About This Chapter
Solutions in Chemistry - Chapter Summary and Learning Objectives
In this chapter you'll learn how one chemical substance, such as a beverage, a household cleaner or water, dissolves in another. When you complete this chapter, you should be able to define a solution and identify some different types. You'll also be familiar with some of the scientific calculations used in the study of solutions, such as Raoult's Law. Among other topics, this chapter can provide you with information about the following:
- The rate of dissolution and how fast a solute develops in a solvent
- Electrolytes and nonelectrolytes, substances that do and do not conduct electricity
- Solubility and how substances dissolve in water
- Common salts, such as ammonium, chloride, hydroxide and iodide
- Molarity and molality and how to measure concentrations of solutions
- Colligative properties, such as freezing and boiling points
|The Rate of Dissolution: Factors and Definition||Identify the factors that affect the rate of dissolution, and explain how molecular interactions add to the enthalpy of solution.|
|Solutions, Electrolytes and Nonelectrolytes||Discuss how a solution is formed, including the differences between electrolytes and nonelectrolytes. Compare the dissolution of ionic and covalent compounds.|
|Solubility and Solubility Curves||Determine the solubility of a substance in water, and explain the effects of pressure and temperature on solubility.|
|Solubility of Common Salts||Discuss the solubility of common salts, and predict the outcome of chemical reactions.|
|Calculating Molarity and Molality Concentration||Calculate concentrations of molarity or molality.|
|Calculating Dilution of Solutions||Make dilution calculations.|
|Colligative Properties and Raoult's Law||Describe the main colligative properties, including vapor-pressure lowering, freezing-point depression, boiling-point elevation and osmotic pressure. Calculate the expected change in freezing point and boiling point of a solution.|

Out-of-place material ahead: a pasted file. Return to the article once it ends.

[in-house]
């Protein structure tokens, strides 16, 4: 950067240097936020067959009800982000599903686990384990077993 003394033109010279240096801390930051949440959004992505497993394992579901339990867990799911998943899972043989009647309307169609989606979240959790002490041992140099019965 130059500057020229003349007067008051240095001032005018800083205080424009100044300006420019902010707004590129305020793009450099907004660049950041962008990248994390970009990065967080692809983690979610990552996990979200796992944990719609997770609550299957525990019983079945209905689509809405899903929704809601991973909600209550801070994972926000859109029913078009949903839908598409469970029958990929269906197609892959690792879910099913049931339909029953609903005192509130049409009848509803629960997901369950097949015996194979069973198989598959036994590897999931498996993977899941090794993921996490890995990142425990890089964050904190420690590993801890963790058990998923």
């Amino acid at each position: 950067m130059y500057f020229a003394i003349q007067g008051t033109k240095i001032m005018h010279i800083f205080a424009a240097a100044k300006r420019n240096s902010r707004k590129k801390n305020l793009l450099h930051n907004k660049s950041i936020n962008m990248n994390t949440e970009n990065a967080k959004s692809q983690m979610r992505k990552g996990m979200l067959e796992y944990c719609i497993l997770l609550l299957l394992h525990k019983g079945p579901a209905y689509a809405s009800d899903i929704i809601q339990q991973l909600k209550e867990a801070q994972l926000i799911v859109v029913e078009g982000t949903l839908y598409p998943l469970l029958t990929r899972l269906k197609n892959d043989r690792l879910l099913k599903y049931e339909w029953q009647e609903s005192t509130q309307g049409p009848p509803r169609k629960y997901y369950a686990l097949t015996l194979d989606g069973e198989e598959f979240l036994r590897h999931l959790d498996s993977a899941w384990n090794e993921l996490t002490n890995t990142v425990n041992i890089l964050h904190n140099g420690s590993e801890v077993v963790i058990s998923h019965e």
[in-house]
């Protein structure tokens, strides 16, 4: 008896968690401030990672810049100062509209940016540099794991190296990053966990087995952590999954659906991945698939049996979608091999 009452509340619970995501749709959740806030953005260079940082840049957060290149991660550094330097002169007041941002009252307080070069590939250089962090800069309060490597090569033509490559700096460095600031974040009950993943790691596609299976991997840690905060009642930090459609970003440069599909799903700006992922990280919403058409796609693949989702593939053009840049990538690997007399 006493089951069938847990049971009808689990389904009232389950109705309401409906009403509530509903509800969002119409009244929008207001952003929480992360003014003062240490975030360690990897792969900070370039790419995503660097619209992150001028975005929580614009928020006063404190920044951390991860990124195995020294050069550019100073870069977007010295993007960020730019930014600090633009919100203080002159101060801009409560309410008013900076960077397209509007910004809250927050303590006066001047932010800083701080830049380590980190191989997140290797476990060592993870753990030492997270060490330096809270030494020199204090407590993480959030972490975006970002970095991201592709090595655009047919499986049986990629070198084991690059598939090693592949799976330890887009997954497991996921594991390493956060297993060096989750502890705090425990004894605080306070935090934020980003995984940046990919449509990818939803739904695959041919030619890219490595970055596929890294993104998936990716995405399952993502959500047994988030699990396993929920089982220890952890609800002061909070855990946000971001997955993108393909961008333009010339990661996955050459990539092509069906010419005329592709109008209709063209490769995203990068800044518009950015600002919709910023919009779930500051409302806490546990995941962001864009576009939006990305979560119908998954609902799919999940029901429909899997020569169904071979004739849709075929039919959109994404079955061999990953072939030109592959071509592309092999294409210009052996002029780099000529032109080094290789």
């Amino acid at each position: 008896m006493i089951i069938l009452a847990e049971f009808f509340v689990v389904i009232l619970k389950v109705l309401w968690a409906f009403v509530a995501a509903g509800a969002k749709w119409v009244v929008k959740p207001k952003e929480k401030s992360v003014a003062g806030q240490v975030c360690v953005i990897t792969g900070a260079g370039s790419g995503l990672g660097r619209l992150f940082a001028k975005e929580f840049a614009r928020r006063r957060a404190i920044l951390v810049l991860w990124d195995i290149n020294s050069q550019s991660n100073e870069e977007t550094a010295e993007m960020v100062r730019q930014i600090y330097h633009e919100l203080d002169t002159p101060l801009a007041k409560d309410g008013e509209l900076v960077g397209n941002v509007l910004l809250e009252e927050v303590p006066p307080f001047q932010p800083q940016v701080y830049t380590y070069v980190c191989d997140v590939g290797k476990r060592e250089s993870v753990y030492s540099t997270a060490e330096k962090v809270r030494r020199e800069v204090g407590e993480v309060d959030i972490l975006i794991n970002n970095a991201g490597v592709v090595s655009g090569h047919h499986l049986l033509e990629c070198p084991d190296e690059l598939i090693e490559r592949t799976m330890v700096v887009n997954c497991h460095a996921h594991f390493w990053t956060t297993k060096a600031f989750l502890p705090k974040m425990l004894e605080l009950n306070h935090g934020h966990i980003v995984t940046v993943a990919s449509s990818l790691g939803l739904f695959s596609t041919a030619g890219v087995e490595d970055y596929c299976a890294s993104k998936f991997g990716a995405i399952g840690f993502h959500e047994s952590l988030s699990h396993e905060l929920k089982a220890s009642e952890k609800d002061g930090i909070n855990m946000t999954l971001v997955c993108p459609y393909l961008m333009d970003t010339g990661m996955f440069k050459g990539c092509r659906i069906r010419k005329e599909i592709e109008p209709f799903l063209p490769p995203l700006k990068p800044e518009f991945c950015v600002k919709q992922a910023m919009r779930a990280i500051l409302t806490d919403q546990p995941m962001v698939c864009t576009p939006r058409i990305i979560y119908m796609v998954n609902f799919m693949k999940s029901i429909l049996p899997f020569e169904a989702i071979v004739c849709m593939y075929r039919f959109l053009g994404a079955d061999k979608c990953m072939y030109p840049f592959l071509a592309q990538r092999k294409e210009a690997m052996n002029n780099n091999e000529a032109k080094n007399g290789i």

|Using Colligative Properties to Determine Molar Mass||Use the given freezing-point depression of an experimental solution to calculate the molar mass of an unknown substance.|
|Solubility of Gases||Discuss the solubility of gas, and illustrate with an experiment.|
1. The Rate of Dissolution: Factors and Definition
Learn what dissolution is and the factors that affect the rate of dissolution, such as temperature, surface area, polarity and pressure. Learn what miscible and immiscible mean in regards to liquids.
2. Solutions, Electrolytes and Nonelectrolytes
Learn what a solution is and how it is formed. Learn how to express the concentration of a solution in terms of molarity, molality and mass percent. Discover the differences between an electrolyte and a nonelectrolyte.
3. Solubility and Solubility Curves
Learn what solubility is as well as the definitions of 'saturated,' 'unsaturated' and 'supersaturated.' Learn how to determine the solubility of a substance in water by using a solubility curve. Discover the effects of pressure and temperature on the solubility of liquids, solids and gases.
4. Solubility of Common Salts: Predicting Reaction Outcomes
Ever wondered why some salts dissolve in water and others don't? In this lesson you will learn about some simple salt solubility rules. Using these rules, you will be able to predict the products of many chemical reactions.
5. Calculating Molarity and Molality Concentration
Learn the abbreviations and meaning of molarity and molality. Then apply what you have learned by going over some sample calculations with given concentrations.
6. Calculating Dilution of Solutions
Learn what a solution is and how to properly dilute a new solution from a stock solution. Learn the dilution equation that combines molarity, the volume of stock solution and desired solution to determine how much stock solution is needed for the new solution.
7. Colligative Properties and Raoult's Law
Learn how vapor pressure and osmotic pressure are colligative properties. Learn Raoult's Law and how to use it to determine the vapor pressure of a solution. Learn the equation for determining osmotic pressure and how to use it to determine the molar mass of a substance.
8. Using Colligative Properties to Determine Molar Mass
In this lesson, we will explore the effect of colligative properties on a solution. We will learn how to calculate freezing point depression and see how it can be used to calculate the molar mass of an unknown substance.
9. The Solubility of Gases in a Liquid
In this video lesson, you will learn what solubility is and the factors that affect gas solubility. We will use real-life examples to illustrate the importance of understanding solubility. A quick quiz will then test our new knowledge.
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Other chapters within the Chemistry: High School course
- Introduction to Chemistry
- Measurement and Problem Solving
- Experimental Laboratory Chemistry
- What Is Matter?
- Understanding Atomic Structure
- The Periodic Table of Elements
- The Representative Elements of the Periodic Table
- Nuclear Chemistry
- Bonding for High School Chemistry
- Phase Changes for Liquids and Solids
- Gases in Chemistry
- Stoichiometry and Chemical Equations
- Acids, Bases and Reactions
- Chemistry Kinetics
- Thermodynamics in Chemistry
- Organic Chemistry Basics
- Teaching Resources for High School Chemistry